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United States Department of Agriculture

Agricultural Research Service

Title: Agronomic Principles of Fertilizer Placement

Author
item Kovar, John

Submitted to: Annual Fertilizer Industry Round Table
Publication Type: Review Article
Publication Acceptance Date: October 30, 2002
Publication Date: October 30, 2002
Citation: KOVAR, J.L. AGRONOMIC PRINCIPLES OF FERTILIZER PLACEMENT. PROSSER, P.J. EDITOR. ANNUAL FERTILIZER INDUSTRY ROUND TABLE. 2002. CD-ROM. FOREST HILL, MD.

Interpretive Summary: Proper placement of fertilizer nutrients in soil is just as important as choosing the correct amount to apply. Optimum placement of added nutrients improves utilization by the crop root system, which sets the stage for maximum yields. Due to the complexity of the plant-soil system, the most effective placement will vary with the type of nutrient(s) applied, the crop being grown, and the environment in which the crop is grown. For fertilizer placement to be effective, the availability of the added nutrient must increase, and the root system must be able to take advantage of this increase. In this article, I review various environmental conditions that affect the ability of soil to supply phosphorus and potassium to plant root systems, factors affecting root growth, nutrient uptake by roots, and the relationship of these soil and plant processes to effective fertilizer placement. An understanding of these basic principles is necessary to ensure that maximum soil productivity and profitability are sustained and that the environmental impact of nutrient use is minimized. This knowledge will benefit both commercial growers and the fertilizer industry by providing nutrient management alternatives that maximize crop utilization and minimize potential nutrient losses.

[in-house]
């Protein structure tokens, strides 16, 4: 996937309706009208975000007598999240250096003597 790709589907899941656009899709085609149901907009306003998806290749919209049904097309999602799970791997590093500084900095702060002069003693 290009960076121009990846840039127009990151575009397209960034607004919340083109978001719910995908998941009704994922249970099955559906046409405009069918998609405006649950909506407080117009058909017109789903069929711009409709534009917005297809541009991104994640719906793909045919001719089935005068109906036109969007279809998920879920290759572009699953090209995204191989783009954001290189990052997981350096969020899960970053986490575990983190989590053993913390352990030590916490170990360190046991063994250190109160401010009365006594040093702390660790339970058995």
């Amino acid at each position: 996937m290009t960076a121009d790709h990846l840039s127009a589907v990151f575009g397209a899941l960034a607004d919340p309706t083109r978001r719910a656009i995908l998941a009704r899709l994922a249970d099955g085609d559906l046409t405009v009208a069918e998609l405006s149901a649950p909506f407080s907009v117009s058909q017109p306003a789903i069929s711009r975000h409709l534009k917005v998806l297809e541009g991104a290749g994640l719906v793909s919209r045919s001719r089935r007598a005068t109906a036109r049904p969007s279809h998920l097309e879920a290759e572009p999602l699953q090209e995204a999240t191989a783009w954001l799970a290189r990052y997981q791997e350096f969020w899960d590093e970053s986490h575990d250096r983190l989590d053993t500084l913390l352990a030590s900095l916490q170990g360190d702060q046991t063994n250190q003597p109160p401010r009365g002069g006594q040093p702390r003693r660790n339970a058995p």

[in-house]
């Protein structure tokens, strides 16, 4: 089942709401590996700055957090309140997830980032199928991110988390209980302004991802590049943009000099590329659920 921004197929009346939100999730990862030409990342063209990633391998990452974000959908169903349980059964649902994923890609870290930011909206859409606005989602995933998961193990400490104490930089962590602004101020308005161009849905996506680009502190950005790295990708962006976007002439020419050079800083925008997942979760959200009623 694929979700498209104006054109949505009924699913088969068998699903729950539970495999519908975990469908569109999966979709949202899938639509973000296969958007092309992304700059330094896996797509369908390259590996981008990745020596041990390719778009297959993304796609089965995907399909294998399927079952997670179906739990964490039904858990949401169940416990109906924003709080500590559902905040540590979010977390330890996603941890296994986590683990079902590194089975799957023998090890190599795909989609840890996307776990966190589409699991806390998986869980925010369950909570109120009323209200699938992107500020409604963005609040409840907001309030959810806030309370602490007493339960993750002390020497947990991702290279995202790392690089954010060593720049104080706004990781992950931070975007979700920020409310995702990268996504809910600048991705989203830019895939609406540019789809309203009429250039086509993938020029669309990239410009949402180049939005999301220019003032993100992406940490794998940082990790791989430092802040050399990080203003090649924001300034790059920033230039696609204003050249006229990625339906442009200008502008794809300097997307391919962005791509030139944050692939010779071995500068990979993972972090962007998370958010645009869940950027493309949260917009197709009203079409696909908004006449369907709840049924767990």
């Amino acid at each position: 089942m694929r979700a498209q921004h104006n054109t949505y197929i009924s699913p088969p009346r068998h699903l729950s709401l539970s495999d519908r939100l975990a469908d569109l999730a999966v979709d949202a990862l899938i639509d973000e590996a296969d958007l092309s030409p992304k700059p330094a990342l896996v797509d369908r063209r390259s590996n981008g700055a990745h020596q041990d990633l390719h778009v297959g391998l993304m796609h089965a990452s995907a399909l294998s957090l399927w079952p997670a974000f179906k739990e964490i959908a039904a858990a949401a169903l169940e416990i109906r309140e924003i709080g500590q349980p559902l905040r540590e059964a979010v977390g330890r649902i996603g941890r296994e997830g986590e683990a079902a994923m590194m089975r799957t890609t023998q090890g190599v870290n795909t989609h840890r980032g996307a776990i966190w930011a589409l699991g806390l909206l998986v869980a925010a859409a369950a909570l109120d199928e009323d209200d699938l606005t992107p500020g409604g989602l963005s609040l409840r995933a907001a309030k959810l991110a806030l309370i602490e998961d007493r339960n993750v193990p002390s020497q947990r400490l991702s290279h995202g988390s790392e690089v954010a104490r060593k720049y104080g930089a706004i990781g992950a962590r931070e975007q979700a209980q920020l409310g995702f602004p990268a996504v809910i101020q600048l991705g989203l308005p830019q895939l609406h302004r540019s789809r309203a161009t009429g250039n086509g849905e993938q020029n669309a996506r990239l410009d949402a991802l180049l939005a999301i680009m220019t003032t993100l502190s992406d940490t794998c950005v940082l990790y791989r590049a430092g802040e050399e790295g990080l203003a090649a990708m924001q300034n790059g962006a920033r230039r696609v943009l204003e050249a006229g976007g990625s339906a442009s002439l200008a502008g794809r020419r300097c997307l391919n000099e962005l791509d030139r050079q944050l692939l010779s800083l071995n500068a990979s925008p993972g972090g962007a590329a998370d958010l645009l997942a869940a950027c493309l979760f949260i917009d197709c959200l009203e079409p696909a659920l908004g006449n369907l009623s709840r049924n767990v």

Technical Abstract: Proper placement of fertilizer nutrients in soil is just as important as choosing the correct amount to apply. Optimum placement of added nutrients improves nutrient-use efficiency, which promotes maximum yields of intensively-managed agronomic crops. Due to the complexity of the plant-soil system, however, the most effective placement will vary with the type of nutrient(s) applied, the crop being grown, and the environment in which the crop is grown. In general, the soil supply of the added nutrient must increase, and the root system must be able to take advantage of the increase, for fertilizer placement to be effective. The information presented in this article provides a brief overview of soil nutrient supply, factors affecting root growth, nutrient uptake by roots, and finally, the relationship of these soil and plant processes to effective fertilizer placement.

Last Modified: 7/22/2014
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